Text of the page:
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Publication numberUS4808885 A
Publication typeGrant
Application numberUS 07/063,616
Publication dateFeb 28, 1989
Filing dateJun 18, 1987
Priority dateJun 18, 1986
Fee statusLapsed
Also published asCA1291204C, DE3620373A1, EP0251372A2, EP0251372A3, EP0251372B1
Publication number063616, 07063616, US 4808885 A, US 4808885A, US-A-4808885, US4808885 A, US4808885A
InventorsWolf-Dieter Bauch, Rolf Gervelmeyer, Heinrich B. Merker
Original AssigneeU.S. Philips Corporation
Export CitationBiBTeX, EndNote, RefMan
External Links: USPTO, USPTO Assignment, Espacenet
Electric incandescent lamp for series arrangement having an electrically conductive vitreous body connecting oxide coated current-supply conductors
US 4808885 A
Abstract
The electric lamp for series arrangement comprises at least one current-supply wire of nickel wire, copper wire or copper cladded wire. A shortcircuit switch is provided, which consists of a vitreous mass, in which copper powder is dispersed and which is fused with the current-supply wires, and of an oxide skin, which is present on the said current-supply wire at the sealing-in area in the mass. The vitreous mass is electrically conducting. An electrical connection between the current-supply wires is not obtained, however, until the filament burns through and the oxide skin breaks down due to the overvoltage then occurring.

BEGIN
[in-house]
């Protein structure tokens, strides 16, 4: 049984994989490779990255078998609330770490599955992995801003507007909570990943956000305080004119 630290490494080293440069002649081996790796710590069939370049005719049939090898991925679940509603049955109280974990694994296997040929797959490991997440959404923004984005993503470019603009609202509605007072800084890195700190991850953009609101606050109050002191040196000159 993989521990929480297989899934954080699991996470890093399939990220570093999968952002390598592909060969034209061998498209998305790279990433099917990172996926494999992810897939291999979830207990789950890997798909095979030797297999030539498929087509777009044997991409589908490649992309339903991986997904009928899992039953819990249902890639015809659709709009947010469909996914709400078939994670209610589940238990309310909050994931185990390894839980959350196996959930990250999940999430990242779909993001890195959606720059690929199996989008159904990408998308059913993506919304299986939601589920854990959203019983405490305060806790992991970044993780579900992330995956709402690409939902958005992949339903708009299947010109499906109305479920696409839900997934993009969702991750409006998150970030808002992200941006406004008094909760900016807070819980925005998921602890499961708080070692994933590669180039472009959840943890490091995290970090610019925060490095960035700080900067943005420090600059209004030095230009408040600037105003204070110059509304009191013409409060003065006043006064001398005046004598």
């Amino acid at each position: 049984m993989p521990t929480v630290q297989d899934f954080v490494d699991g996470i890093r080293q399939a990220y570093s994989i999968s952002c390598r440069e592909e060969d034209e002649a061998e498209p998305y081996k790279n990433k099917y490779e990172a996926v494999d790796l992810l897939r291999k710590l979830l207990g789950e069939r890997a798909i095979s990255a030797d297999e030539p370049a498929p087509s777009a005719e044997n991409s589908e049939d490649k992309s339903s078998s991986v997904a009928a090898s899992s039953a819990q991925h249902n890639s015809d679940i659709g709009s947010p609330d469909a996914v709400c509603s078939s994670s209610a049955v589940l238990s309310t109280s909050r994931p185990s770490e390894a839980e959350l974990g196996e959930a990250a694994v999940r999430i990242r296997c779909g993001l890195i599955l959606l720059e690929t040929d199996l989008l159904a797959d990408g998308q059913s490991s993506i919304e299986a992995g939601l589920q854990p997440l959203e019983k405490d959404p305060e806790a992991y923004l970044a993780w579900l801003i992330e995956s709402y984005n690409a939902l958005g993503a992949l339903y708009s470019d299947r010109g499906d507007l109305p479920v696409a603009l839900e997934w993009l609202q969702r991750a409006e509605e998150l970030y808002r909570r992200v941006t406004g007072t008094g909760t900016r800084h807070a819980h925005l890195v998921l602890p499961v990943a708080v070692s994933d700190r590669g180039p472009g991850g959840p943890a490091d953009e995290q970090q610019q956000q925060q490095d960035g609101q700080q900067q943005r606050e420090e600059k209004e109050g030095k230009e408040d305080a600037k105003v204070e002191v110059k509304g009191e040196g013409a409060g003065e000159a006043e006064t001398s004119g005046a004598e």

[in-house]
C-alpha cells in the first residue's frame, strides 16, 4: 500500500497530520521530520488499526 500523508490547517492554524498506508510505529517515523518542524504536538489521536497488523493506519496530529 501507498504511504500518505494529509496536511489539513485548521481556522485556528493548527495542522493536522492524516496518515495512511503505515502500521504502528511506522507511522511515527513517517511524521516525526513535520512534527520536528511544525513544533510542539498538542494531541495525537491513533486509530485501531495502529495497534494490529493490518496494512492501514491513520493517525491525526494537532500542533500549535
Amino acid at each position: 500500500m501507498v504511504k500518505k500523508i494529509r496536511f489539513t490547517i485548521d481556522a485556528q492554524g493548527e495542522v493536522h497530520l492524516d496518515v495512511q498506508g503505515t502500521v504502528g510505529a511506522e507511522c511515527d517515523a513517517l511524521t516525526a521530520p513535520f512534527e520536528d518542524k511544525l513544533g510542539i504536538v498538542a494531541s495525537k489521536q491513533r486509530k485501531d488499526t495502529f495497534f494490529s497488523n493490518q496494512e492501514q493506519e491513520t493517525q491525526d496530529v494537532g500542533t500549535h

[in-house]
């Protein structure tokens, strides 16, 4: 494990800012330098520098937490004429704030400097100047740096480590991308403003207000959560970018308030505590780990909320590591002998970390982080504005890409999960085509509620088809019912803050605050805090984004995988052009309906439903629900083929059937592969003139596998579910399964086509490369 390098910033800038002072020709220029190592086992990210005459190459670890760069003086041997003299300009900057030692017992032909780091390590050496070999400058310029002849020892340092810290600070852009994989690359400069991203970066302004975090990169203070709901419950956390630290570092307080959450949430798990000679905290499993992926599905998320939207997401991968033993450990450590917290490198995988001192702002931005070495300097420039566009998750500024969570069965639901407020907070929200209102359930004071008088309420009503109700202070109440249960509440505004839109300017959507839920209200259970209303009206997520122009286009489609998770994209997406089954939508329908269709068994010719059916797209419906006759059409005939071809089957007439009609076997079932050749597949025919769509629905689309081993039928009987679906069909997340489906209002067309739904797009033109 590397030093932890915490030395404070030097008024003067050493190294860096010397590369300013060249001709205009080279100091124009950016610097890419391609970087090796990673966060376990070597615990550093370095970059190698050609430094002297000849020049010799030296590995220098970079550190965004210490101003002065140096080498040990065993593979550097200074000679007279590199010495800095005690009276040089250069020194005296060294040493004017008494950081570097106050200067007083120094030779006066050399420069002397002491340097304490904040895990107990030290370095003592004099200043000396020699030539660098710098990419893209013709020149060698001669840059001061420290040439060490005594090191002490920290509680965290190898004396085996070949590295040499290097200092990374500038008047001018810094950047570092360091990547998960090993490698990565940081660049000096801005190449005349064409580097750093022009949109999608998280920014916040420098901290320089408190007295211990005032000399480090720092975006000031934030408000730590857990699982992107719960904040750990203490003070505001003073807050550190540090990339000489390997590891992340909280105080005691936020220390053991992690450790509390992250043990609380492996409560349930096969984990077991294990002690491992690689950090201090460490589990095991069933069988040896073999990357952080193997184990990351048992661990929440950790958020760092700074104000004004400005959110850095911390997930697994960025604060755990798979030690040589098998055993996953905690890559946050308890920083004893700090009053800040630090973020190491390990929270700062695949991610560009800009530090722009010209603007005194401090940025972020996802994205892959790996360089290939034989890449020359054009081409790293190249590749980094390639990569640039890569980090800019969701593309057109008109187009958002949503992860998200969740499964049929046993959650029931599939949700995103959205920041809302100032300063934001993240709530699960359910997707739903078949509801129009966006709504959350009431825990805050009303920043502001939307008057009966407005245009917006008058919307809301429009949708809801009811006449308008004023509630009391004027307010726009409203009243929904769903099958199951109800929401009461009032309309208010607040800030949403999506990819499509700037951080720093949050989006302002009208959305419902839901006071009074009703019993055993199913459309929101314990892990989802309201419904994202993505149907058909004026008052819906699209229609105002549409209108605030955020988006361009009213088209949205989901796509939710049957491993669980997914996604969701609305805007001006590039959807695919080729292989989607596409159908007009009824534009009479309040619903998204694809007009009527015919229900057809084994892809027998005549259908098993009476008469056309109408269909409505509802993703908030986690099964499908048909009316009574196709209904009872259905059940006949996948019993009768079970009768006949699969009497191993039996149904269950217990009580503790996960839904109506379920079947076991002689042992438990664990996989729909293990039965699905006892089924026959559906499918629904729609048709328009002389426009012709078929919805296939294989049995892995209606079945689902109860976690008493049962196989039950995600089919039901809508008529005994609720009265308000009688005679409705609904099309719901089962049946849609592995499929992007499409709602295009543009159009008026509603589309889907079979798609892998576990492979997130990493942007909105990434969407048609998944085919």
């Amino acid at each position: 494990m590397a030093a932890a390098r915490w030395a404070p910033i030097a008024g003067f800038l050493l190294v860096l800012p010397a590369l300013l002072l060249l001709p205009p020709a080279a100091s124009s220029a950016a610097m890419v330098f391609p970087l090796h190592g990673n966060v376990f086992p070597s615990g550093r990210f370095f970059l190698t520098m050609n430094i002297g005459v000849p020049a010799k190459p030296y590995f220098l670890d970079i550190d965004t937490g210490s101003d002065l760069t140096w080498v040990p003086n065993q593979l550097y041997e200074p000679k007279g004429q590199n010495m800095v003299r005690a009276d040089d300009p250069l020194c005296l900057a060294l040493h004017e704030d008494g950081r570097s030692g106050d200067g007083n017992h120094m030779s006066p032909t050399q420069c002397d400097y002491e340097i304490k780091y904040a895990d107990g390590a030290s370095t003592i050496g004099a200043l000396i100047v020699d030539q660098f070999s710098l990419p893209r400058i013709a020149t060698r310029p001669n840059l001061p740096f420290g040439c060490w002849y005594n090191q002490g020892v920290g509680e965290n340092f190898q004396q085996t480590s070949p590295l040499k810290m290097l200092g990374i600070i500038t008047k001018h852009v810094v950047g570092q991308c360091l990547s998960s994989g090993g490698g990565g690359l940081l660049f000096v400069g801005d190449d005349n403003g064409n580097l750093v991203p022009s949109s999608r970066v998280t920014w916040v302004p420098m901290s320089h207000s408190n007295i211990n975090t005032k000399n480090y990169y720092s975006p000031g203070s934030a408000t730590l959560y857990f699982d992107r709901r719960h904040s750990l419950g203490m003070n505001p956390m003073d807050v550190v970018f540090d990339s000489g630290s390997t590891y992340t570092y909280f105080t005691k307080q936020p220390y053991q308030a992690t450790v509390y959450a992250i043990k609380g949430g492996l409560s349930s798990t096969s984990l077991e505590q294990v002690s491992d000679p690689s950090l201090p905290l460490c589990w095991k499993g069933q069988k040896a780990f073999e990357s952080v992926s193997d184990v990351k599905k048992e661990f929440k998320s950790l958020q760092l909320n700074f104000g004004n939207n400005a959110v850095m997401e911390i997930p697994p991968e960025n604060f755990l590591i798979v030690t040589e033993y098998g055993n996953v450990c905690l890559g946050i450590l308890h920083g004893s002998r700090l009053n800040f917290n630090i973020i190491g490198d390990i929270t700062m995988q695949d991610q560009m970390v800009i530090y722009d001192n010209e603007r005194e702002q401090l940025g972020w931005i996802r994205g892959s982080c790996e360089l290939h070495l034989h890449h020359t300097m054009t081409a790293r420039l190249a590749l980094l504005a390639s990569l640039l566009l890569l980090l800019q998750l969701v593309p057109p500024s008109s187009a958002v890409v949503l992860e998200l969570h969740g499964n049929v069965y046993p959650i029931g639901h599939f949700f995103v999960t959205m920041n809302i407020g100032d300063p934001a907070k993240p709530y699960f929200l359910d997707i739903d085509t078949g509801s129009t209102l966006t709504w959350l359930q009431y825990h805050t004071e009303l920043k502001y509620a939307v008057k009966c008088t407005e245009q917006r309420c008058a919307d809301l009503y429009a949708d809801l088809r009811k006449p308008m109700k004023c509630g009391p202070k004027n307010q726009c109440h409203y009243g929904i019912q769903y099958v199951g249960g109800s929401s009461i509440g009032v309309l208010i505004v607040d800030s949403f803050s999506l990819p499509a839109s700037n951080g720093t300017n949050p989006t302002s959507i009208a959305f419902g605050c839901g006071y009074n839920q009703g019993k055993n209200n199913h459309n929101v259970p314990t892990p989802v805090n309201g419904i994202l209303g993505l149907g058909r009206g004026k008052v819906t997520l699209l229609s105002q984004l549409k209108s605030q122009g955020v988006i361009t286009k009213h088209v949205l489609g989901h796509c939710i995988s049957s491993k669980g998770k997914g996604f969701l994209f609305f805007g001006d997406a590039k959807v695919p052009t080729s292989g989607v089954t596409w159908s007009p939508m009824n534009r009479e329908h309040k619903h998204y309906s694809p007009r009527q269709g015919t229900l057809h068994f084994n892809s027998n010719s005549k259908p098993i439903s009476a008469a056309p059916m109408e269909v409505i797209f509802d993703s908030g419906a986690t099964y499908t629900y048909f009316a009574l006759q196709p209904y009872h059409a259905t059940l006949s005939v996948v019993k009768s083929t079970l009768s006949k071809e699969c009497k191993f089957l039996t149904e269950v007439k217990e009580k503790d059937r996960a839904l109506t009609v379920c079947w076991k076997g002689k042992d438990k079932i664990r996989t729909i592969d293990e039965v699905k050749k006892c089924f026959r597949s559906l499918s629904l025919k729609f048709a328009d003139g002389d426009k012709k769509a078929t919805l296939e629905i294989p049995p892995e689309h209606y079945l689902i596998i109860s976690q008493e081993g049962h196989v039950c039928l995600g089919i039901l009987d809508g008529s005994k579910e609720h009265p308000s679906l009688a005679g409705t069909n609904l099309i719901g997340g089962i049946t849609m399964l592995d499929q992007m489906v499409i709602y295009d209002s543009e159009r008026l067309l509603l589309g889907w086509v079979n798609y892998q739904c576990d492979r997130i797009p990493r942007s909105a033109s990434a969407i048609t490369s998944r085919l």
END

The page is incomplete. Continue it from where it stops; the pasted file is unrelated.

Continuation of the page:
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Claims(11)
What is claimed is:
1. An incandescent lamp, comprising:
(a) an outer envelope sealed in a gas tight manner;
(b) a pair of metallic current-supply conductors extending through said outer envelope to the exterior, said current-supply conductors being spaced apart over their entire length;
(c) a filament connected to said current-supply conductors; and
(d) means for electrically shunting said current-supply conductors when said filament burns through, said means comprising one of said current-supply conductors having an oxide coating over a portion of its length, and a vitreous body fused to said one current-supply conductor at said oxide coating and to the other current-supply conductor, said body being electrically conductive at the voltage applied across said current-supply conductors during lamp operation, and said oxide coating having a thickness such that no current flows between said current-supply conductors through said vitreous body during lamp operation but upon burn-through of said filament said oxide coating breaks down allowing current flow from one current-supply conductor through said vitreous body to the other current-supply conductor.
2. A lamp as claimed in claim 1, wherein said current-supply conductor having said oxide-coating is a wire length chosen from a group consisting of nickel wire, copper wire and copper cladded wire.
3. A lamp as claimed in claim 2, wherein said fused vitreous body comprises 50 to 70% by weight of glass and 30 to 50% by weight of copper powder dispersed therein.
4. A lamp as claimed in claim 1, wherein said fused vitreous body comprises 50 to 70% by weight of glass and 30 to 50% by weight of copper powder dispersed therein.
5. A lamp as claimed in claim 1, wherein both of said current-supply conductors are wire lengths chosen from the group consisting of nickel wire, copper wire and copper cladded wire and said vitreous body comprises 50 to 70% by weight of glass and 30 to 50% by weight of copper powder dispersed therein.